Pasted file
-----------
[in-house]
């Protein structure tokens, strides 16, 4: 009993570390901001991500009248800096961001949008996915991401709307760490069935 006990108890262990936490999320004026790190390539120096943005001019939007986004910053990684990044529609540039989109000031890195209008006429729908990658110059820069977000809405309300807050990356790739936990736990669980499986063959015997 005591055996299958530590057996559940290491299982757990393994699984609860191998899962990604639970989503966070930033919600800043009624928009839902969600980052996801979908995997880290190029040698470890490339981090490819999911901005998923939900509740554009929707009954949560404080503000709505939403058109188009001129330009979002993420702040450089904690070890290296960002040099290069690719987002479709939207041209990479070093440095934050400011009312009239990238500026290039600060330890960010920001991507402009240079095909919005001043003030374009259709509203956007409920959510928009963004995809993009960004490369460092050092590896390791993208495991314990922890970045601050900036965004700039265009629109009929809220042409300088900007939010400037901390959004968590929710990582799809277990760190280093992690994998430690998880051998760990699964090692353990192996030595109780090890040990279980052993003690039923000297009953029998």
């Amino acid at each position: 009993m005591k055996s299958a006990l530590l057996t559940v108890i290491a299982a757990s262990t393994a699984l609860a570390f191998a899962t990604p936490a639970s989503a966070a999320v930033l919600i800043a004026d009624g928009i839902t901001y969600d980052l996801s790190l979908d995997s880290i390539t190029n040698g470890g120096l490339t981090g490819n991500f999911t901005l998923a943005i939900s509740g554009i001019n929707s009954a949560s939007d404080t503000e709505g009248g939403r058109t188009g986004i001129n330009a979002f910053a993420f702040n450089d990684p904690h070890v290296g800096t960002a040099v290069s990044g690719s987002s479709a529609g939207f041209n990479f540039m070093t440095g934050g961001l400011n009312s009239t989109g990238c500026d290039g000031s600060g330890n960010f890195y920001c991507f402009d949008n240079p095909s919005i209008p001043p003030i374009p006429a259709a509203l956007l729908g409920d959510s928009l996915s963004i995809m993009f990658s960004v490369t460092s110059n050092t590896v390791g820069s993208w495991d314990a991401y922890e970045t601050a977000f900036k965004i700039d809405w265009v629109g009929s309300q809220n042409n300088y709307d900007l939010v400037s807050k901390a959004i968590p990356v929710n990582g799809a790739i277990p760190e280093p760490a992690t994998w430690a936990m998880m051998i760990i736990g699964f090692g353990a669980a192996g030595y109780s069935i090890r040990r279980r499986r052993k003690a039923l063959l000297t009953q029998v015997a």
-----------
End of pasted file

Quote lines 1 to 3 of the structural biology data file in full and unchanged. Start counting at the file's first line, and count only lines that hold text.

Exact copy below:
[in-house]
């Protein structure tokens, strides 16, 4: 009993570390901001991500009248800096961001949008996915991401709307760490069935 006990108890262990936490999320004026790190390539120096943005001019939007986004910053990684990044529609540039989109000031890195209008006429729908990658110059820069977000809405309300807050990356790739936990736990669980499986063959015997 005591055996299958530590057996559940290491299982757990393994699984609860191998899962990604639970989503966070930033919600800043009624928009839902969600980052996801979908995997880290190029040698470890490339981090490819999911901005998923939900509740554009929707009954949560404080503000709505939403058109188009001129330009979002993420702040450089904690070890290296960002040099290069690719987002479709939207041209990479070093440095934050400011009312009239990238500026290039600060330890960010920001991507402009240079095909919005001043003030374009259709509203956007409920959510928009963004995809993009960004490369460092050092590896390791993208495991314990922890970045601050900036965004700039265009629109009929809220042409300088900007939010400037901390959004968590929710990582799809277990760190280093992690994998430690998880051998760990699964090692353990192996030595109780090890040990279980052993003690039923000297009953029998």
């Amino acid at each position: 009993m005591k055996s299958a006990l530590l057996t559940v108890i290491a299982a757990s262990t393994a699984l609860a570390f191998a899962t990604p936490a639970s989503a966070a999320v930033l919600i800043a004026d009624g928009i839902t901001y969600d980052l996801s790190l979908d995997s880290i390539t190029n040698g470890g120096l490339t981090g490819n991500f999911t901005l998923a943005i939900s509740g554009i001019n929707s009954a949560s939007d404080t503000e709505g009248g939403r058109t188009g986004i001129n330009a979002f910053a993420f702040n450089d990684p904690h070890v290296g800096t960002a040099v290069s990044g690719s987002s479709a529609g939207f041209n990479f540039m070093t440095g934050g961001l400011n009312s009239t989109g990238c500026d290039g000031s600060g330890n960010f890195y920001c991507f402009d949008n240079p095909s919005i209008p001043p003030i374009p006429a259709a509203l956007l729908g409920d959510s928009l996915s963004i995809m993009f990658s960004v490369t460092s110059n050092t590896v390791g820069s993208w495991d314990a991401y922890e970045t601050a977000f900036k965004i700039d809405w265009v629109g009929s309300q809220n042409n300088y709307d900007l939010v400037s807050k901390a959004i968590p990356v929710n990582g799809a790739i277990p760190e280093p760490a992690t994998w430690a936990m998880m051998i760990i736990g699964f090692g353990a669980a192996g030595y109780s069935i090890r040990r279980r499986r052993k003690a039923l063959l000297t009953q029998v015997a």